As the world negotiates a solution to climate change in Paris at the COP21, three journalists, from the Philippines, America and Nigeria discuss the effects of climate change in their countries on BBC World Service program, Local Warming. TVC News Ugochi Oluigbo tells the Nigerian story.
“Okwudor Secondary school was built in 1977. Yet, less than four decades later, the original buildings have been abandoned and the whole complex has relocated several hundred metres, close to the busy
Owerri-to-Orlu road. And as we walk further we can see why… a gulley, deep enough and wide enough to swallow a six-storey building. When the school was built, this huge ravine wasn’t here at all. Solid ground has just melted away. The community in Amucha, Njaba in Imo State, do understand how their actions have contributed to the erosion problem, but it hasn’t stopped them weaving their own stories and folklore around it. The python is sacred in this area. It’s the symbol of the river. You don’t kill it and you don’t eat it. But apparently, back in the seventies, one man in Amucha had other ideas. So, just like a python, the erosion began to snake away from the river up towards the village to seek out and punish the wrongdoer.”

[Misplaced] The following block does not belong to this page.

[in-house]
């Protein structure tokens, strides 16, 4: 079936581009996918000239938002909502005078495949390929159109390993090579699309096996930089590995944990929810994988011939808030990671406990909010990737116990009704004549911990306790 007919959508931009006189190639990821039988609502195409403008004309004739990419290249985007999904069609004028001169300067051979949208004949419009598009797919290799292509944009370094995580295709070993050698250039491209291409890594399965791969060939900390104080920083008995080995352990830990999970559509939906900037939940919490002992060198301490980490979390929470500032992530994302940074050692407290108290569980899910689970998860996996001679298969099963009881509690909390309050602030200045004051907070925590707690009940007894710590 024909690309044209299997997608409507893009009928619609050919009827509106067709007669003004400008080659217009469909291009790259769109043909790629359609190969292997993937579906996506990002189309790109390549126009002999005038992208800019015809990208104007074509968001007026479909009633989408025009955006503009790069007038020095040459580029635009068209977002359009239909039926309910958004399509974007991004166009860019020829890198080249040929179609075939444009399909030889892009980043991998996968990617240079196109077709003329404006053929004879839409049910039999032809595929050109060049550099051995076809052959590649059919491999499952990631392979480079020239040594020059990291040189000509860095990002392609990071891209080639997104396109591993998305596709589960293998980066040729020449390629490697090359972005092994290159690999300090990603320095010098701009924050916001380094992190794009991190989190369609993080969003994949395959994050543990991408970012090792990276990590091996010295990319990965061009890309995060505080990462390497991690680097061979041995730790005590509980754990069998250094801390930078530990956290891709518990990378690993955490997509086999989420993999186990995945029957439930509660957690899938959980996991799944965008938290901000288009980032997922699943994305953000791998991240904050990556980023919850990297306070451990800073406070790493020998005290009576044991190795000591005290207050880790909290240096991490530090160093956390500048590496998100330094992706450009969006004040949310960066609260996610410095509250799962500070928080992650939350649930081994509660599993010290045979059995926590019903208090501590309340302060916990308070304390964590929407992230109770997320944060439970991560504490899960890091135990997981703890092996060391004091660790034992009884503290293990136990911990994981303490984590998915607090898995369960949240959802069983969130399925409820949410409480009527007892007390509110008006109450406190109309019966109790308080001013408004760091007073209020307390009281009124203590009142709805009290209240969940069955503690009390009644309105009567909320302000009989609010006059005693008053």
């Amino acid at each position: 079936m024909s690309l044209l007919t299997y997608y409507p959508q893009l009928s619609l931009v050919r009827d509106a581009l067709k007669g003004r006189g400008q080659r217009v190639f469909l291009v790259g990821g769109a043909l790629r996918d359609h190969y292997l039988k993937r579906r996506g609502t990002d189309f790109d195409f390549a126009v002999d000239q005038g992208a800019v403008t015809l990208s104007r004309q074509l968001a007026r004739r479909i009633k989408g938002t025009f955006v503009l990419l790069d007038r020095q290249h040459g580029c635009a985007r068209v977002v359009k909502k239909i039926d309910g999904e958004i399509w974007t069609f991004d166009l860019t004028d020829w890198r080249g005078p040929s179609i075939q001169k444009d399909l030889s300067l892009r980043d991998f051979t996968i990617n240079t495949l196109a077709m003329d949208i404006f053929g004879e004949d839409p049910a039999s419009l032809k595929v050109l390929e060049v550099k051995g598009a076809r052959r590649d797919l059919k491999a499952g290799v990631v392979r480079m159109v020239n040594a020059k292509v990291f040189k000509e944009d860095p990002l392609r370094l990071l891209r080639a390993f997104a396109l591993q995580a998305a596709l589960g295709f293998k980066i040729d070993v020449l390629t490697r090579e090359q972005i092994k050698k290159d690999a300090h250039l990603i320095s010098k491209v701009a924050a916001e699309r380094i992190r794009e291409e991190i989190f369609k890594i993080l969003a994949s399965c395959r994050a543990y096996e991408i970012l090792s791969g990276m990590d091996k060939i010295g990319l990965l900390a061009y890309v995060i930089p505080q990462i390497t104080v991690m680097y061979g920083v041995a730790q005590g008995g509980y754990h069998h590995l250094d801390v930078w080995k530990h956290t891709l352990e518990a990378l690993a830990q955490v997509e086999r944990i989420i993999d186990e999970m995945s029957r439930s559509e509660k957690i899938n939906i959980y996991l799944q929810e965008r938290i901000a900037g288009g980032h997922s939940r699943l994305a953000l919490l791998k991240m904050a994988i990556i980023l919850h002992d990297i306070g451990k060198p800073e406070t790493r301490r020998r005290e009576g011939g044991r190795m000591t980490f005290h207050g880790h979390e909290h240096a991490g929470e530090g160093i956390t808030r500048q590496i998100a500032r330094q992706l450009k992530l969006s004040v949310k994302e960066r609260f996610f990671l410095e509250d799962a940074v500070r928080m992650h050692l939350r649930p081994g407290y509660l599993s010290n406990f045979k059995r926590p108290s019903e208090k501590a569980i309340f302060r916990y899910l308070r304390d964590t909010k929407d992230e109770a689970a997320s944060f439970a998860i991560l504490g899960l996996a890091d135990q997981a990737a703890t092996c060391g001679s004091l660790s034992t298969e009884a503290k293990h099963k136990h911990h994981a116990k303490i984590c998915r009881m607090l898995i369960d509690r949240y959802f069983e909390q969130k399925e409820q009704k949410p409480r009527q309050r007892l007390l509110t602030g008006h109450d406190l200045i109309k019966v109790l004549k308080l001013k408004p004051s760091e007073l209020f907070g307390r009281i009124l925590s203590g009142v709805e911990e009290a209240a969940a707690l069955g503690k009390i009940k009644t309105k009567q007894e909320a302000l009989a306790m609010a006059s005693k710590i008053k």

” For centuries Fulani cattle herders have migrated from their homelands in northern Nigeria and travelled south along traditional grazing routes, returning when the rains come. Generally, there’s been
understanding and acceptance between them and the settled farmers whose lands they pass through. But recently, drought and desertification in the north have forced more and more cattle herders – including some from other countries such as Chad and Niger – to travel further and further into Nigeria, away from their traditional routes. As the Fulani have migrated south in search of new grazing areas there have been an increasing number of incidents where their cattle have trampled and eaten farmers crops. This has caused conflict and an escalating cycle of reprisals which have led to many people dying on both sides – both cattle herders and farmers.”